The bidirectional relationship between class-room improvement and student improvementproposed in this model is well documented inthe literature (see Allen, Pianta, Gregory, Mi-kami, & Lun, 2011; Crosnoe et al., 2010; Kane& Staiger, 2008; Mashburn, Downer, Hamre,Justice, & Pianta, 2010; Mashburn et al., 2008).Furthermore, there is evidence that teacherstudent relationships (Merritt, Wanless, Rimm-Kaufman, Cameron, & Peugh, 2012; Wang,Brinkworth, & Eccles, 2012), effective class-room management (Marzano, Marzano, & Pick-ering, 2003), and the effective implementationof social and emotional learning (SEL) pro-grams (Brock, Nishida, Chiong, Grimm, &Rimm-Kaufman, 2008; Durlak, Weissberg,Dymnicki, Taylor, & Schellinger, 2011) are re-lated to both classroom climate and studentoutcomes.

    For example, supportive teacherstudent re-lationships play an important role in students

    Figure 1. A Model of Teacher Well-Being and Social and Emotional Competence, Support,and Classroom and Student Outcomes. From Jennings, P. A., & Greenberg, M. T. (2009). Theprosocial classroom: Teacher social and emotional competence in relation to student andclassroom outcomes. Review of Educational Research, 79, 491525. Reprinted with permis-sion from SAGE Publications, Inc.

    375IMPROVING CLASSROOM LEARNING ENVIRONMENTS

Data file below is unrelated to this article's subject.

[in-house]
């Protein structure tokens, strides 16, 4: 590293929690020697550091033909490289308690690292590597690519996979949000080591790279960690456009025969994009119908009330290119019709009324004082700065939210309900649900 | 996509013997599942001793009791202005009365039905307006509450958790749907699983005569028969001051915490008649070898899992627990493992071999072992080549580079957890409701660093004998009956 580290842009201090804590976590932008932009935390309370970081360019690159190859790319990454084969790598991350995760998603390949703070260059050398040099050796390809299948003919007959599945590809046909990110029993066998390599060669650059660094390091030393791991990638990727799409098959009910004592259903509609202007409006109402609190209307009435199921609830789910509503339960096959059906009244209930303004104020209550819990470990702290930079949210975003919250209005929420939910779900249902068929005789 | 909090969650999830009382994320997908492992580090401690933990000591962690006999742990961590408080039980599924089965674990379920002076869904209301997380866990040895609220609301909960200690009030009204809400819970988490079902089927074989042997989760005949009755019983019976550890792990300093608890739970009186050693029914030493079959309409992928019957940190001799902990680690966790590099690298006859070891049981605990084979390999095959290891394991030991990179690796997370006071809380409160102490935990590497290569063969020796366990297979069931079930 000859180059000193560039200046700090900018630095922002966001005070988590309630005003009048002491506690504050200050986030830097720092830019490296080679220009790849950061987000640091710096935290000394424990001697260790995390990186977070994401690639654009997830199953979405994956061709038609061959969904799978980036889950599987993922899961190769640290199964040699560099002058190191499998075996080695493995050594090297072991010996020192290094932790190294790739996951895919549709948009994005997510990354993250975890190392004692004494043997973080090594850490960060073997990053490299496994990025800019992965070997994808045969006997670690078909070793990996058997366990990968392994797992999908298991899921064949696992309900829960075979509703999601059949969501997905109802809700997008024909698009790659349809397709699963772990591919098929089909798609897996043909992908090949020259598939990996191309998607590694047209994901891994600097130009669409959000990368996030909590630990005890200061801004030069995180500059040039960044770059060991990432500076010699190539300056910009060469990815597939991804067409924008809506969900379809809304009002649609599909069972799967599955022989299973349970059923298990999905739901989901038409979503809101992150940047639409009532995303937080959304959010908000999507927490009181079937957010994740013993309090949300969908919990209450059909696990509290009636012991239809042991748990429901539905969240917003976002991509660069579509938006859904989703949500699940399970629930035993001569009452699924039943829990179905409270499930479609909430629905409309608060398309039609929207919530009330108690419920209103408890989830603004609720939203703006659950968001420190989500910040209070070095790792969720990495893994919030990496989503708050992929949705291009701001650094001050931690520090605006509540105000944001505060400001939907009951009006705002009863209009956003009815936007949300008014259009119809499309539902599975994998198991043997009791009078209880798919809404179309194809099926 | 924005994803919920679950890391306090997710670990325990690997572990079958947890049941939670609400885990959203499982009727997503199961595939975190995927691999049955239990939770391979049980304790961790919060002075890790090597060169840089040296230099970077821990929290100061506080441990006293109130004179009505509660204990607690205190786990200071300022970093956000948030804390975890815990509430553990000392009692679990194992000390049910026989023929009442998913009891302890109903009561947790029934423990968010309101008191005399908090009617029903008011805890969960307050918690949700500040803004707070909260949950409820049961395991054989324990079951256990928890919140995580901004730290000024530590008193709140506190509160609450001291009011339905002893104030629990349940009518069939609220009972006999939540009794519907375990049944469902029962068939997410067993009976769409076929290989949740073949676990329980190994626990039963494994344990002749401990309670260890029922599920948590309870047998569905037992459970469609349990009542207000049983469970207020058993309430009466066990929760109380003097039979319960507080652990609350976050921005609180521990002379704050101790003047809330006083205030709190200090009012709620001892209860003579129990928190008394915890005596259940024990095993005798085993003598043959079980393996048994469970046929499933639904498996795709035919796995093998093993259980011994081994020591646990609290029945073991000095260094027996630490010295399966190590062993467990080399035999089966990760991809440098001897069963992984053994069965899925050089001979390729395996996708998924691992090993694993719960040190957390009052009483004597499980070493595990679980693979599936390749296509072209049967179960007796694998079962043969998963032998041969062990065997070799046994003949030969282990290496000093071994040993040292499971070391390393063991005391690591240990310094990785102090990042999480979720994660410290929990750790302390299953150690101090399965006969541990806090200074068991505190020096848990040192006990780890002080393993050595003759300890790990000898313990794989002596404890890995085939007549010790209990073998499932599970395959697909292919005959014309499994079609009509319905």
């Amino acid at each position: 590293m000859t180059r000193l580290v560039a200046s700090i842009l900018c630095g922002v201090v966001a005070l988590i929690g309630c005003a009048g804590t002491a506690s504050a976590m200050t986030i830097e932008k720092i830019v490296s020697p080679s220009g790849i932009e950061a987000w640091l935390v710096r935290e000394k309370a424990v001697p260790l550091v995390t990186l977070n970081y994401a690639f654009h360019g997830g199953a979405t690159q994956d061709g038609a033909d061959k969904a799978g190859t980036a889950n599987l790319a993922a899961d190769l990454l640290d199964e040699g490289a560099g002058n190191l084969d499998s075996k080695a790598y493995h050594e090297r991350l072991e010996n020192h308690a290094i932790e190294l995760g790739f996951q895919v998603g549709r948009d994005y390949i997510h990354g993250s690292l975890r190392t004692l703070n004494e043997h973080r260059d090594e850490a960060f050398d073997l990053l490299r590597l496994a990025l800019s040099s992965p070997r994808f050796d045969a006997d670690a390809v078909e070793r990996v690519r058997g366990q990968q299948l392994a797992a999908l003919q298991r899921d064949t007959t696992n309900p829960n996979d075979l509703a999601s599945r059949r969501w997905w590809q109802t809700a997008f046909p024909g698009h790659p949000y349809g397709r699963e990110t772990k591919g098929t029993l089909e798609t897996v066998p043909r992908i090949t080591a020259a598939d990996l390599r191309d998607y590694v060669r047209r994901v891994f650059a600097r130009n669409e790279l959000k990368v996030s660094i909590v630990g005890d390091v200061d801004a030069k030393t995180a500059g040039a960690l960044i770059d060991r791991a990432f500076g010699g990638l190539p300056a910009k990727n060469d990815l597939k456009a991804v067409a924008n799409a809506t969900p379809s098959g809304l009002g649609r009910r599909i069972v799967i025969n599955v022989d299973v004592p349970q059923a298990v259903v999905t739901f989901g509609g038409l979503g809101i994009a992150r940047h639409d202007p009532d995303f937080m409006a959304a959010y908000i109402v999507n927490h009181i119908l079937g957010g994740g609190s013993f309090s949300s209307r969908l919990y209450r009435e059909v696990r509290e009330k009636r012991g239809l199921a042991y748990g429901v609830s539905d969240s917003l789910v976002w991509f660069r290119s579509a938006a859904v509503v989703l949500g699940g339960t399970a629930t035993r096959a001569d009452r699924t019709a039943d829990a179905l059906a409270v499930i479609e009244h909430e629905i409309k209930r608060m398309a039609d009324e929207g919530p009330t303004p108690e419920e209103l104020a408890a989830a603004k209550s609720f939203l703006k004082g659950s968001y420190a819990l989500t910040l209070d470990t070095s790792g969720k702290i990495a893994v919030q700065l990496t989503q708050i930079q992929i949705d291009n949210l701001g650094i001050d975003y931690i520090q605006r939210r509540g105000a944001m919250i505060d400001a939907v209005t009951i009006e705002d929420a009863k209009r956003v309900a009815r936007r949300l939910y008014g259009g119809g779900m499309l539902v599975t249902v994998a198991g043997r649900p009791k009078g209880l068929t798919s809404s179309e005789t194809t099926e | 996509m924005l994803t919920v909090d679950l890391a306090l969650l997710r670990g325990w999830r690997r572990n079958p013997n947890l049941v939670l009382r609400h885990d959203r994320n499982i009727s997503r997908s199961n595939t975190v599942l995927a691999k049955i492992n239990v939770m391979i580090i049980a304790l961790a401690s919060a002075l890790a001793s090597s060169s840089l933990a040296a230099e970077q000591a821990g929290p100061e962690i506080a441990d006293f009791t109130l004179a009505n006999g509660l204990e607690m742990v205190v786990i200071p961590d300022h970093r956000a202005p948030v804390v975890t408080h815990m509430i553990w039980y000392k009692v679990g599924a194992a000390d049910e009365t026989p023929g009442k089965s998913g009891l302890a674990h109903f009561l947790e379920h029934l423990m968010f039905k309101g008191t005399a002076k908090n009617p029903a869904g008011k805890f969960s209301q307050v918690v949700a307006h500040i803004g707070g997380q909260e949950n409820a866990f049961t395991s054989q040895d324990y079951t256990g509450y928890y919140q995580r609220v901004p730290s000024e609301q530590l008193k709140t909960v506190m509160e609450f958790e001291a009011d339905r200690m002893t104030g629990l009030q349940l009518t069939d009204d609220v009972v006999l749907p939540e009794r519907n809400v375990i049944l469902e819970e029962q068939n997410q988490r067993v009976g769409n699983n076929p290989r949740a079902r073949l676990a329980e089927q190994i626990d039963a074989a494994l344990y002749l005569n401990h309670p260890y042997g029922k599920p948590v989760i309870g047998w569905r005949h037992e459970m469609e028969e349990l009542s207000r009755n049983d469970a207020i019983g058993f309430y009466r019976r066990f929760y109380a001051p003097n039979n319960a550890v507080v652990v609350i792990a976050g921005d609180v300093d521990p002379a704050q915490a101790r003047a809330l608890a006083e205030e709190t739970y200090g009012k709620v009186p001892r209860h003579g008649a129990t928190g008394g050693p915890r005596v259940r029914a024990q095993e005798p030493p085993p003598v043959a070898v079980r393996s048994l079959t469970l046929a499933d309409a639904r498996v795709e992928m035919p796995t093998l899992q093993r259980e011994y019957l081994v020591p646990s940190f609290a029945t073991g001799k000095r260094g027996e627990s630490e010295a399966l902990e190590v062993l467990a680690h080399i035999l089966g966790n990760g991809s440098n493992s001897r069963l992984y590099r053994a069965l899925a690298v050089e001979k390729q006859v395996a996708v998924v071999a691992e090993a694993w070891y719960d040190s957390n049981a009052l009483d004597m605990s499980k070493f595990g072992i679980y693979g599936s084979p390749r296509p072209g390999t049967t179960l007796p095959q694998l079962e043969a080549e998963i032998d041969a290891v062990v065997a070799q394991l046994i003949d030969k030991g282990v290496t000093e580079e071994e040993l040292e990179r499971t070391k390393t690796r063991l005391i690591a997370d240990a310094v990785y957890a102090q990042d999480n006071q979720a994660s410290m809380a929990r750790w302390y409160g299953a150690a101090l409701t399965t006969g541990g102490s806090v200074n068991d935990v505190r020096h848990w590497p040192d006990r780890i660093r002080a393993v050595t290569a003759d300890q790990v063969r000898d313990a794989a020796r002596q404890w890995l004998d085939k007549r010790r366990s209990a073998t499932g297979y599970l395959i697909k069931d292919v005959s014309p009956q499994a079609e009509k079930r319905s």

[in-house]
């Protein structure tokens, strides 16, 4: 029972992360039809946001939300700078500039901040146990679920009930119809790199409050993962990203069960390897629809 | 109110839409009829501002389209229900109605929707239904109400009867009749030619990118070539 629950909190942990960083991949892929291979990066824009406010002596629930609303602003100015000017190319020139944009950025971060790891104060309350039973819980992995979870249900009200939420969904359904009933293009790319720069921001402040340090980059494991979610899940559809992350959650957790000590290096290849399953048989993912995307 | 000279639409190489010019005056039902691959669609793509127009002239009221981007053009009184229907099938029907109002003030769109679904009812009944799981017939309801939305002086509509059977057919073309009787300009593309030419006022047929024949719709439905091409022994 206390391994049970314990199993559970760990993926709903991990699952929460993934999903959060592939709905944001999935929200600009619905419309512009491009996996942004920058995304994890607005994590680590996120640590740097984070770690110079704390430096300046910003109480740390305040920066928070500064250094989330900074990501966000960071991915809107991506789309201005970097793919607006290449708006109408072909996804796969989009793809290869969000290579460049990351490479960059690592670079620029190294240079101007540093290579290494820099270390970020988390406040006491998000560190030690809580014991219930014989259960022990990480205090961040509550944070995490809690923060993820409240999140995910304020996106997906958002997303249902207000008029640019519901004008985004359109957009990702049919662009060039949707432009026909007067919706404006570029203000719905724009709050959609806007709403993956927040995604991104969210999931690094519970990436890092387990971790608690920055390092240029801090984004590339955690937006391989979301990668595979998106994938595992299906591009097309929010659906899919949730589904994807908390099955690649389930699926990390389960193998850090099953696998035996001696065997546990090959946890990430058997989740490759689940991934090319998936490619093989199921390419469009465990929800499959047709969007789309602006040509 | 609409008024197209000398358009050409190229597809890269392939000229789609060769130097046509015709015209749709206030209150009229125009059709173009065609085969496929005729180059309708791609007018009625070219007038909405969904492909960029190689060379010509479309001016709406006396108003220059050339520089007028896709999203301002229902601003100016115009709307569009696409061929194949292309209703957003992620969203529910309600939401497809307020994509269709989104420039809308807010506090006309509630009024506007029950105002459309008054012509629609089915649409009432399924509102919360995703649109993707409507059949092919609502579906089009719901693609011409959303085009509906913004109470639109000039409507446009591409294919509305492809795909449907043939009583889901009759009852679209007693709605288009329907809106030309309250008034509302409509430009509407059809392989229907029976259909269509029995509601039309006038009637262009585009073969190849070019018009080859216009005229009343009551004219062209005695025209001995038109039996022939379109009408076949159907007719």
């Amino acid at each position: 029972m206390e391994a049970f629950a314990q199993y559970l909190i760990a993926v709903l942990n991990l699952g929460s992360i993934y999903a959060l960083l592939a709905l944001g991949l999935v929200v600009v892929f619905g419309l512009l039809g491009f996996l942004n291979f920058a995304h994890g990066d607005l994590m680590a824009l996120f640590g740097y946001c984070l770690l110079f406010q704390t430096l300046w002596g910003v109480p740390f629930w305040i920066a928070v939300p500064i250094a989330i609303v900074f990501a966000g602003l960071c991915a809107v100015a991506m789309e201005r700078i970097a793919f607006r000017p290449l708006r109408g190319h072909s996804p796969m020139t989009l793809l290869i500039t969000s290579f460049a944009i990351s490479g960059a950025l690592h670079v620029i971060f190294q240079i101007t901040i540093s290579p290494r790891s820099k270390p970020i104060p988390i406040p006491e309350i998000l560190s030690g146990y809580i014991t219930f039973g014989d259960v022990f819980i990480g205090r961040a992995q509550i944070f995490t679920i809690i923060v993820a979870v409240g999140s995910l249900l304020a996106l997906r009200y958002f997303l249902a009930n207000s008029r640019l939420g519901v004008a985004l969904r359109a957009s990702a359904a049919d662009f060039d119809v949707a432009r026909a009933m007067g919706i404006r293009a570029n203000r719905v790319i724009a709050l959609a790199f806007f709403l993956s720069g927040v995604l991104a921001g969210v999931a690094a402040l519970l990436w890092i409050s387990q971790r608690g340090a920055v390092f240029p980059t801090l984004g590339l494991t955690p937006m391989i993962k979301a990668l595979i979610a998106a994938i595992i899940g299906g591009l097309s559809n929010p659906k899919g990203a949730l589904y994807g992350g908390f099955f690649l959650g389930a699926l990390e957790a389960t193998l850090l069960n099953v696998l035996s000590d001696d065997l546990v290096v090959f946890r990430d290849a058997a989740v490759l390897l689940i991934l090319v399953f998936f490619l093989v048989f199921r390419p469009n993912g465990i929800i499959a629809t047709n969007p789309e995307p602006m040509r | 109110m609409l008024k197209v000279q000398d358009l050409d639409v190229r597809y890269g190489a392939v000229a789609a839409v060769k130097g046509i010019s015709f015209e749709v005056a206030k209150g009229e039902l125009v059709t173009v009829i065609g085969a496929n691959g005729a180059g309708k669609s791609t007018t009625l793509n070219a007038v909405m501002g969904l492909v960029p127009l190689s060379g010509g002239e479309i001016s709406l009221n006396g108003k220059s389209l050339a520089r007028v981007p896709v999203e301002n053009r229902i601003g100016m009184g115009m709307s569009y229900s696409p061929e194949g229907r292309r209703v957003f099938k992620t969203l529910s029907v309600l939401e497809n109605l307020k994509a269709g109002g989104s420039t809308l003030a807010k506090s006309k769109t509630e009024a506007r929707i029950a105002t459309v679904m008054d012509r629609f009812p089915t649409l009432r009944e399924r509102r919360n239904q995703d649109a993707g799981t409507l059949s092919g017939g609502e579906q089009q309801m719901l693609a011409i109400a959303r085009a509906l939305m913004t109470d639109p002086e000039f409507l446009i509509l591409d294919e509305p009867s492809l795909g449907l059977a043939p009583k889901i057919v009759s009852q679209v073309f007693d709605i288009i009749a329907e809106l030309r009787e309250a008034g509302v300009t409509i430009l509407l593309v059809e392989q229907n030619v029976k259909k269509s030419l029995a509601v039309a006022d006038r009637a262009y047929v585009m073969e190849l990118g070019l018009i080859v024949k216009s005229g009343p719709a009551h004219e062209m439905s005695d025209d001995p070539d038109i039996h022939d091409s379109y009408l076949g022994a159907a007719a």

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  • feelings of connectedness to school and boththeir academic and social-emotional outcomes(Abbott et al., 2002; Gambone, Klem, & Con-nell, 2002; McNeely, Nonnemaker, & Blum,2002; Osher et al., 2007). When teachers holdpositive attitudes toward students and build astrong sense of community among their stu-dents, problem behaviors decline and on-taskbehaviors increase (Battistich, Schaps, Watson,Solomon, & Lewis, 1997; Solomon, Battistich,Watson, Schaps, & Lewis, 2000). Furthermore,evidence suggests that this link is bidirectional(Houts, Caspi, Pianta, Arseneault, & Moffitt,2010).

    Research has also demonstrated links be-tween teachers psychosocial characteristicsand the critical elements of the prosocial class-room model. Several studies have found signif-icant relationships between teachers psychoso-cial characteristics and classroom climate. Forexample, in a study that examined 730 kinder-garten classrooms, teacher psychological vari-ables were stronger predictors of classroomquality than were teacher educational attain-ment and experience (La Paro et al., 2009).Furthermore, de Schipper, Riksen-Walraven,Geurts, and Derksen (2008) reported thatteacher positive mood was positively related tohigh quality caregiving among a sample of 238early childhood educators. In our previouswork, we found relationships among depressivesymptoms and all three dimensions of theCLASS measure of classroom climate (Pianta,La Paro, & Hamre, 2003) among a sample of 35preschool teachers (Jennings & Snowberg,2009). Depressive symptomology was signifi-cantly negatively correlated with emotionalsupport, organization, and instructional support.Positive affect, self-compassion, depersonaliza-tion, teaching efficacy, and mindfulness werepositively correlated with emotional climate.Other research has found support for the bidi-rectionality of this link (Byrne, 1994).

    Teacher Stress

    Teachers must employ a high degree of SECto successfully manage the social and emo